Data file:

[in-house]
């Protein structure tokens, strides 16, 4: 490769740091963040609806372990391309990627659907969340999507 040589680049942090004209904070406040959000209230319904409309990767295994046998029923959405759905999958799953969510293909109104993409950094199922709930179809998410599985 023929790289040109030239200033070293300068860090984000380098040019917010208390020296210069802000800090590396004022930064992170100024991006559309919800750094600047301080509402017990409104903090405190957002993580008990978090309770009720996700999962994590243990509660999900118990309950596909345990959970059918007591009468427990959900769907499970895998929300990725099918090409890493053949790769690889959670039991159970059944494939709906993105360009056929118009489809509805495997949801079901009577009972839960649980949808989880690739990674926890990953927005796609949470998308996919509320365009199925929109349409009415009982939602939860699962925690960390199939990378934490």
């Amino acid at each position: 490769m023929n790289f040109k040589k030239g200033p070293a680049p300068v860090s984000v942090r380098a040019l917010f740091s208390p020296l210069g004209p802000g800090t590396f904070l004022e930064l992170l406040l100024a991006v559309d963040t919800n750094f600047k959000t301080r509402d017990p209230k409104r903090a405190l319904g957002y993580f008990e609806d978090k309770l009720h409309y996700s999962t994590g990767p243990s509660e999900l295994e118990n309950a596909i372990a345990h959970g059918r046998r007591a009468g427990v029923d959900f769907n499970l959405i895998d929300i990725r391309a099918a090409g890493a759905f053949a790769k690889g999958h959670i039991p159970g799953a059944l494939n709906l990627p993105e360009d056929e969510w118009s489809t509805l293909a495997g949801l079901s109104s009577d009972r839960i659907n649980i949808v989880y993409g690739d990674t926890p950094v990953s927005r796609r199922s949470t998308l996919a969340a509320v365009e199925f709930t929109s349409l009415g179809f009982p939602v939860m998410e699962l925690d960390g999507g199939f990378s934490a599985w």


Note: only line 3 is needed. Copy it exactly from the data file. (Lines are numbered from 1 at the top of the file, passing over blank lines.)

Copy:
């Amino acid at each position: 490769m023929n790289f040109k040589k030239g200033p070293a680049p300068v860090s984000v942090r380098a040019l917010f740091s208390p020296l210069g004209p802000g800090t590396f904070l004022e930064l992170l406040l100024a991006v559309d963040t919800n750094f600047k959000t301080r509402d017990p209230k409104r903090a405190l319904g957002y993580f008990e609806d978090k309770l009720h409309y996700s999962t994590g990767p243990s509660e999900l295994e118990n309950a596909i372990a345990h959970g059918r046998r007591a009468g427990v029923d959900f769907n499970l959405i895998d929300i990725r391309a099918a090409g890493a759905f053949a790769k690889g999958h959670i039991p159970g799953a059944l494939n709906l990627p993105e360009d056929e969510w118009s489809t509805l293909a495997g949801l079901s109104s009577d009972r839960i659907n649980i949808v989880y993409g690739d990674t926890p950094v990953s927005r796609r199922s949470t998308l996919a969340a509320v365009e199925f709930t929109s349409l009415g179809f009982p939602v939860m998410e699962l925690d960390g999507g199939f990378s934490a599985w």